“People think I’m a prat.”
“People think I’m George Michael with art school pretensions. Even Sounds call me untrendy.”
Well, all this is understandable, even if it’s not strictly accurate. Stephen Duffy is, after all, as one press release put it, ‘the notorious ex-fifth Beatle’, the man who once used to sing with Duran Duran. And then there was the ‘TinTin’ episode: after an abortive spell at art school, Duffy was kitted up with a cartoon name and a record contract and released his debut single Kiss Me, and the follow up Hold It (“not worth listening to,” he warns). Neither single broke any records, and even Duffy can’t muster much enthusiasm for this phase in his career.
“I was very disappointed,” he burbles, “because all my friends had hit records with their singles. I just assumed that Kiss Me would get into the charts.”
Duffy claims to have been something of an innocent at the time, easily led and unprepared for what would have happened if the records had been hits. Now after a few years of being under contract, he’s more cynical about the whole thing.
“The whole business is full of fools, but just because everyone else is stupid doesn’t mean you have to join in. Because that’s what I was doing. I was very stupid, and I didn’t think about what I was doing.”
So you count yourself lucky not to have been an overnight sensation?
“Oh, I think so. I’d have been another dickhead, another wally.” But then here we are four years on, and at the record company’s suggestion he’s putting out a new version of Kiss Me, produced by J.J. Jeczalik of the Art of Noise, and packaged in an elaborate gatefold sleeve which Stephen designed. The production and the romantic subject matter must make it his strongest chart contender yet. Duffy doesn’t really see it that way. The song, he explains, contains references to Dorothy Parker, James Joyce, and the Song of Solomon. It’s more to do with oral sex than romance, even if its release seems to have been scheduled to coincide with Valentine’s day: “That’s just some crap cobbled together by the press department!” he claims.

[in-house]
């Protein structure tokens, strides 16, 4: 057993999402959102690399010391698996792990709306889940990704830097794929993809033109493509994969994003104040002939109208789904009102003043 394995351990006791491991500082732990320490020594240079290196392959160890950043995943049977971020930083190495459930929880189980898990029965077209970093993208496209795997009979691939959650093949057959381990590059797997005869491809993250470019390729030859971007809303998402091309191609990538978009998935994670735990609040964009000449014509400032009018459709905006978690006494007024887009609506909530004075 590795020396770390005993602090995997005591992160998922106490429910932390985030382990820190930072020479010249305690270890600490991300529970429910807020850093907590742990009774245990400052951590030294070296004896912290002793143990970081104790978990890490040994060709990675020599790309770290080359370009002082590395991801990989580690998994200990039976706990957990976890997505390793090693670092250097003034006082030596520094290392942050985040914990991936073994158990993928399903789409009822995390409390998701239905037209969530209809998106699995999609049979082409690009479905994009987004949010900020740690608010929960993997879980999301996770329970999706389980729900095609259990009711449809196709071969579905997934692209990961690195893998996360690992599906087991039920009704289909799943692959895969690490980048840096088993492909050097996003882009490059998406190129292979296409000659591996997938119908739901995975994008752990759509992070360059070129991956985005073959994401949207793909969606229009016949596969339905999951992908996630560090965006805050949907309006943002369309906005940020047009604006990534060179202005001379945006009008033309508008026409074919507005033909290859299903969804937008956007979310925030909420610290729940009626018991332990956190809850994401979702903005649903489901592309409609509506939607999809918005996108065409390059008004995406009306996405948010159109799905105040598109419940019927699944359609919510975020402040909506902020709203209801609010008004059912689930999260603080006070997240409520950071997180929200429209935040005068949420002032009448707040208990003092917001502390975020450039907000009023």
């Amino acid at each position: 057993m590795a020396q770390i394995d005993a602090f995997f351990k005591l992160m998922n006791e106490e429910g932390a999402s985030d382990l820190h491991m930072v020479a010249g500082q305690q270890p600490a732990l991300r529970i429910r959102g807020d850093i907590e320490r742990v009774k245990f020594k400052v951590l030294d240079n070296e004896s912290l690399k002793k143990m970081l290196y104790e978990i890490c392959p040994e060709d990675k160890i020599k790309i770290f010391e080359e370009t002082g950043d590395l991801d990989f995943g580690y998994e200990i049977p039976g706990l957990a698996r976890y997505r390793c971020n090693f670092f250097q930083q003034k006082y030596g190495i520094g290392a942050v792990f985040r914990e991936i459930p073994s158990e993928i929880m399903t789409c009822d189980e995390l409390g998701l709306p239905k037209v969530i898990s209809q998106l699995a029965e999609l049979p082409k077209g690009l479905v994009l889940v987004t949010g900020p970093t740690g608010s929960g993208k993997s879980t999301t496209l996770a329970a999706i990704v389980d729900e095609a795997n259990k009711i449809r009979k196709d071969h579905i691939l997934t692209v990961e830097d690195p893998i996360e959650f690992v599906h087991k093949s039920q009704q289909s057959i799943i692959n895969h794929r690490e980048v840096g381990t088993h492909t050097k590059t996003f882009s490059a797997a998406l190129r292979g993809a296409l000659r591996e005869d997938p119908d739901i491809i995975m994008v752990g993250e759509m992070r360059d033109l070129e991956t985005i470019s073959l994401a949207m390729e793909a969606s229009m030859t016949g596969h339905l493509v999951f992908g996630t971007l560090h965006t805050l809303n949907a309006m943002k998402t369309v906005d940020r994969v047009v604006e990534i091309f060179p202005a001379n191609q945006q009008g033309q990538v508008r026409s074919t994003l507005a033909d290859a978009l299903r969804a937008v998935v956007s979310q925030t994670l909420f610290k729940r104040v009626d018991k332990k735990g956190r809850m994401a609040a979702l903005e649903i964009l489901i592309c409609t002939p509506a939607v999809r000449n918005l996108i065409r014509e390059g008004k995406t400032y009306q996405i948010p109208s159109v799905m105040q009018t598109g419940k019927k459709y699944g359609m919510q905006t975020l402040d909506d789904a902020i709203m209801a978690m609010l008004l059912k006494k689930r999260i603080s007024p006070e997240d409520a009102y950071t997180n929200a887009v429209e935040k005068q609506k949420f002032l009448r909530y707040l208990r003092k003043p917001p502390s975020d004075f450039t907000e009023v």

Perhaps he’s wiser than he was four years ago, but he still flounders between his talents as a writer of pop songs, his desire to be an artist, and the role that record companies would like to see him play. The cartoon name that he once thought up for a joke still lingers inbetween ‘Stephen’ and ‘Duffy’ on the single sleeve. Stephen ‘TinTin’ Duffy.
“Nobody,” he says ruefully, “is going to take someone called ‘TinTin’ seriously.”
But doesn’t it fit in with the image of your singles?
“I don’t know. It sounds like a ‘What the hell’s going on?’ image to me.”
Perhaps it’ll all become clear when he gets that hit single.
“If I was very popular,” he agrees, “it might have some rhyme or reason to it.”
But what if he isn’t?
“Well,” he says, “it has all been terrifically interesting.”
Listen carefully and you can hear the sound of press officers tearing their hair out in handfuls.